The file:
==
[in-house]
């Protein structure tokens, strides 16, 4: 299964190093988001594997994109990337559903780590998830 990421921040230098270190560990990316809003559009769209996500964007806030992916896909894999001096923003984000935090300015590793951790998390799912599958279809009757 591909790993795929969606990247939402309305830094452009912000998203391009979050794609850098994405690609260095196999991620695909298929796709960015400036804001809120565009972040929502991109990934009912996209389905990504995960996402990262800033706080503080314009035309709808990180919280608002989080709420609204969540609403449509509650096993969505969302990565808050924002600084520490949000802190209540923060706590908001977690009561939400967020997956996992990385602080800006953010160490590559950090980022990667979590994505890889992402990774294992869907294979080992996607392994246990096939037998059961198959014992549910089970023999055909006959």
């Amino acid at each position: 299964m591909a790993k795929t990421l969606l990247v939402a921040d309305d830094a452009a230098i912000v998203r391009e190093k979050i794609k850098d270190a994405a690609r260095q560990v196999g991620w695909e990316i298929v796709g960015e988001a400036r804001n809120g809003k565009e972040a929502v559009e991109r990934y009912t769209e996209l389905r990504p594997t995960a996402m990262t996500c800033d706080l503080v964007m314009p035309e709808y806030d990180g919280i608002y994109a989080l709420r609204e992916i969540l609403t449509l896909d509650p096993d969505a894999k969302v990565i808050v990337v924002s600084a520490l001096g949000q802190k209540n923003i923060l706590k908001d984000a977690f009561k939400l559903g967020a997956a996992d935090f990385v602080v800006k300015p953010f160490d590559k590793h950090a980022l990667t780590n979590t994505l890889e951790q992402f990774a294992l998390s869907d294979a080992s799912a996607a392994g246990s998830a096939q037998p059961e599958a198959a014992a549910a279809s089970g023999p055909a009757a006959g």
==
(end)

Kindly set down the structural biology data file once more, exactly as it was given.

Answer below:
[in-house]
């Protein structure tokens, strides 16, 4: 299964190093988001594997994109990337559903780590998830 990421921040230098270190560990990316809003559009769209996500964007806030992916896909894999001096923003984000935090300015590793951790998390799912599958279809009757 591909790993795929969606990247939402309305830094452009912000998203391009979050794609850098994405690609260095196999991620695909298929796709960015400036804001809120565009972040929502991109990934009912996209389905990504995960996402990262800033706080503080314009035309709808990180919280608002989080709420609204969540609403449509509650096993969505969302990565808050924002600084520490949000802190209540923060706590908001977690009561939400967020997956996992990385602080800006953010160490590559950090980022990667979590994505890889992402990774294992869907294979080992996607392994246990096939037998059961198959014992549910089970023999055909006959």
């Amino acid at each position: 299964m591909a790993k795929t990421l969606l990247v939402a921040d309305d830094a452009a230098i912000v998203r391009e190093k979050i794609k850098d270190a994405a690609r260095q560990v196999g991620w695909e990316i298929v796709g960015e988001a400036r804001n809120g809003k565009e972040a929502v559009e991109r990934y009912t769209e996209l389905r990504p594997t995960a996402m990262t996500c800033d706080l503080v964007m314009p035309e709808y806030d990180g919280i608002y994109a989080l709420r609204e992916i969540l609403t449509l896909d509650p096993d969505a894999k969302v990565i808050v990337v924002s600084a520490l001096g949000q802190k209540n923003i923060l706590k908001d984000a977690f009561k939400l559903g967020a997956a996992d935090f990385v602080v800006k300015p953010f160490d590559k590793h950090a980022l990667t780590n979590t994505l890889e951790q992402f990774a294992l998390s869907d294979a080992s799912a996607a392994g246990s998830a096939q037998p059961e599958a198959a014992a549910a279809s089970g023999p055909a009757a006959g």